Sunday, December 03, 2006

Calliope Hummingbird

People in the northeast who keep hummingbird feeders out in summer are usually tempted to take them down by the end of September, when ruby-throated hummingbirds – the only species of hummer that nests here – have moved south. The standard advice, though, is to keep the feeders up for another couple of months, at least, because late fall can bring wandering species to the region, rufous hummingbirds in particular.

Dori Sosensky, one of Connecticut’s most dedicated birders, maintains a feeding station, complete with hummingbird feeders, at LighthousePoint Park, in New Haven, and she and others were rewarded yesterday with an extraordinary visit from a calliope hummingbird (an adult female), which lives and nests in the southwest and west. The Connecticut Ornithological Association’s daily email remarks:

The bird was visiting the feeders in the butterfly garden all day, from when it was sighted around 10:00 AM every 15 to 30 minutes until 4:20 PM. It is worth noting the effort that Dori Sosensky in particular has put into creating and maintaining this garden and keeping the feeders available so this could happen.

[Monday update: I gleaned the following clarification from Monday's Connecticut birder email: I was told quite pointedly by Dori that, while she has been keeping the hummingbird feeders in operation, the butterfly garden is the work of a great many people, and her contribution is far more limited than what I indicated in yesterday's report. In particular I send my apologies to Christine Cook the designer, Dan Barvir the New Haven Park Ranger, and Carol Lemmon past president of the Connecticut Butterfly Association, as well as what I was told were many more contributors. Mea maxima culpa, and thank you all.]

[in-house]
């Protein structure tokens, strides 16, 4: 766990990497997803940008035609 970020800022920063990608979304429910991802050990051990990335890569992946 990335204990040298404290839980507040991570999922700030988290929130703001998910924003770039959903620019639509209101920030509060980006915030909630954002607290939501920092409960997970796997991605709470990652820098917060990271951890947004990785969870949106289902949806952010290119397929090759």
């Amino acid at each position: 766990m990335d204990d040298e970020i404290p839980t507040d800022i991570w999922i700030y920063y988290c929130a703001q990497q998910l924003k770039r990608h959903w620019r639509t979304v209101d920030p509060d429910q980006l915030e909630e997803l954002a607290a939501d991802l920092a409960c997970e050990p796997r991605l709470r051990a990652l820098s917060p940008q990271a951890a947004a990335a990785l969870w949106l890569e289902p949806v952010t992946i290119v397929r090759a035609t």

You can see the tiny bird (the smallest North American bird, in fact), here, thanks to a couple of terrific photos by Julian Hough, a birder and photographer. It is the first time a calliope hummingbird has been seen in Connecticut.


Blogger Sam said...

Wow that's incredible! Great pictures, too. You don't know how hard it is to shoot a hummer with a camera, as they move so fast and are so small. I have lots of pictures of empty sky ...

As to butterfly gardens, they will attract hummers as well, and with land going at such a fast rate it is important to help the little guys out. My hat is off to those that take the time to do so. /Sam

12:02 PM  

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